Babbitt to Testify before Senate Panel on Indian Affairs

By Seper, Jerry | The Washington Times (Washington, DC), March 3, 1999 | Go to article overview

Babbitt to Testify before Senate Panel on Indian Affairs


Seper, Jerry, The Washington Times (Washington, DC)


Interior Secretary Bruce Babbitt, under threat of a subpoena, will testify today before the Senate Indian Affairs Committee on his role in the department's suspected mismanagement of more than $2 billion in American Indian trust funds.

Mr. Babbitt had refused as recently as Friday to appear before the committee, chaired by Sen. Ben Nighthorse Campbell, Colorado Republican, but changed his mind after Mr. Campbell scheduled a committee meeting to vote on whether to issue a subpoena to compel his attendance.

The Interior Department was named in a class-action lawsuit in 1996 filed by the Native American Rights Fund - representing various Indian tribes - that accused the department's Bureau of Indian Affairs of mismanaging the trust funds. Mr. Babbitt and Treasury Secretary James E. Rubin were identified as defendants in the suit.

Department officials have been unable to produce accounting records or statements to verify how much cash has been collected. An audit by the Arthur Andersen accounting firm said the Bureau of Indian Affairs could not account for $2.4 billion in transactions involving the funds.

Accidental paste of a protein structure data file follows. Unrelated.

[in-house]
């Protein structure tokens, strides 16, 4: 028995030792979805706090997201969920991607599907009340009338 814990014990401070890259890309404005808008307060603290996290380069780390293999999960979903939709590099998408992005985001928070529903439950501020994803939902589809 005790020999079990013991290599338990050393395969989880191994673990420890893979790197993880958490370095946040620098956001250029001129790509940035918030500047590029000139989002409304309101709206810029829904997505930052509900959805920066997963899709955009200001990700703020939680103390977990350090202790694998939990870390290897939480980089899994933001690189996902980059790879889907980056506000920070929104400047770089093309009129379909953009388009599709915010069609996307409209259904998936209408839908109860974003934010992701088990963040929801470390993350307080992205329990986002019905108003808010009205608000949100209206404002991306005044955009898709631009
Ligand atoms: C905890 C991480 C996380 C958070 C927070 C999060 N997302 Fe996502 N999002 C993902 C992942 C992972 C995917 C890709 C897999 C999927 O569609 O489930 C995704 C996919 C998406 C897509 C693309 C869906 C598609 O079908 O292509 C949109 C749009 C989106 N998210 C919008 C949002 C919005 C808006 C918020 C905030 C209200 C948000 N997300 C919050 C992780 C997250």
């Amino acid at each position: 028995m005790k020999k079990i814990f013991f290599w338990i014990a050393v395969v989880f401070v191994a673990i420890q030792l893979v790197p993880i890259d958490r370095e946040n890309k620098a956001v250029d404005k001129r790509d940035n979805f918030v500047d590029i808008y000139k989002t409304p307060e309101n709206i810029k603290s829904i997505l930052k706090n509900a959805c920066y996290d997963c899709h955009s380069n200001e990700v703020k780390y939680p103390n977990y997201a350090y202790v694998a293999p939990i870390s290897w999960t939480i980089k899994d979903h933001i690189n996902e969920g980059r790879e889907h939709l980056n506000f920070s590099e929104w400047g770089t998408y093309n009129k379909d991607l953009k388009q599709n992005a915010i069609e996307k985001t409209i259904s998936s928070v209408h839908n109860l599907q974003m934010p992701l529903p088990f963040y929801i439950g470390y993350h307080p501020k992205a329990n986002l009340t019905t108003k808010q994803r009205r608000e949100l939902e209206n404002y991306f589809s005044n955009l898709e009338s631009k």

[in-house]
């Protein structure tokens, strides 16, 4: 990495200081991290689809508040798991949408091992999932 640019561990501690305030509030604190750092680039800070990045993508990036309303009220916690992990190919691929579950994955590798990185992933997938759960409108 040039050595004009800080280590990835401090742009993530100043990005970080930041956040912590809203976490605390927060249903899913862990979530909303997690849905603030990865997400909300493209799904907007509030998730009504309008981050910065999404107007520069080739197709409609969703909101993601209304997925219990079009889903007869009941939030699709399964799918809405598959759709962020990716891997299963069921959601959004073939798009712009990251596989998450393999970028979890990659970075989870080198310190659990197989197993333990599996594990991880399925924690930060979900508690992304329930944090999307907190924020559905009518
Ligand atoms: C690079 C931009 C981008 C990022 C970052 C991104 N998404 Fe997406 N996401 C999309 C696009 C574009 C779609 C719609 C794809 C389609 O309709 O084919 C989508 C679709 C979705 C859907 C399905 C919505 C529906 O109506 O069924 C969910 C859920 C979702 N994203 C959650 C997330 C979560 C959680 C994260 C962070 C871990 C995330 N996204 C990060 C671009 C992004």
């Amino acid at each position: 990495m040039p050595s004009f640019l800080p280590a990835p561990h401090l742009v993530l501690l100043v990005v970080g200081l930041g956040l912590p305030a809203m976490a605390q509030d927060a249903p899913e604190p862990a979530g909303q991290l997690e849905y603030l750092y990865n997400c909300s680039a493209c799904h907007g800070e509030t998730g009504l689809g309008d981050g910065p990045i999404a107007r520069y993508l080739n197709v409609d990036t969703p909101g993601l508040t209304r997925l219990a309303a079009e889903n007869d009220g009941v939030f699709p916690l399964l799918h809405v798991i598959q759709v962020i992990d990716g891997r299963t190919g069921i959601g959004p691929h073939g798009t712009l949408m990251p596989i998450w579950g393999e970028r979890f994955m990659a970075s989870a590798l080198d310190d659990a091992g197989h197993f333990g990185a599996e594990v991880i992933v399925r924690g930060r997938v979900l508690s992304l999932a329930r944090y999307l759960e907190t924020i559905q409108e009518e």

Last week, U.S. District Court Judge Royce C. Lamberth, who is presiding in the pending suit, held Mr. Babbitt and Mr. Rubin in contempt of court for failing to turn over Indian trust records. Judge Lamberth issued the contempt citation after the two Cabinet officers refused to produce trust fund records, canceled checks and other documents demanded by the court.

The judge found "clear and convincing evidence" that Mr. Babbitt and Mr. Rubin, along with Assistant Interior Secretary Kevin Gover, disobeyed his order. He told them to pay reasonable legal fees and other expenses for their failure to comply with a November 1996 court order to produce the documents.

"The court is deeply disappointed that any litigant would fail to obey orders for production of documents, and then conceal and cover up that disobedience with outright false statements that the court then relied upon," the judge said in a terse 76-page order. …

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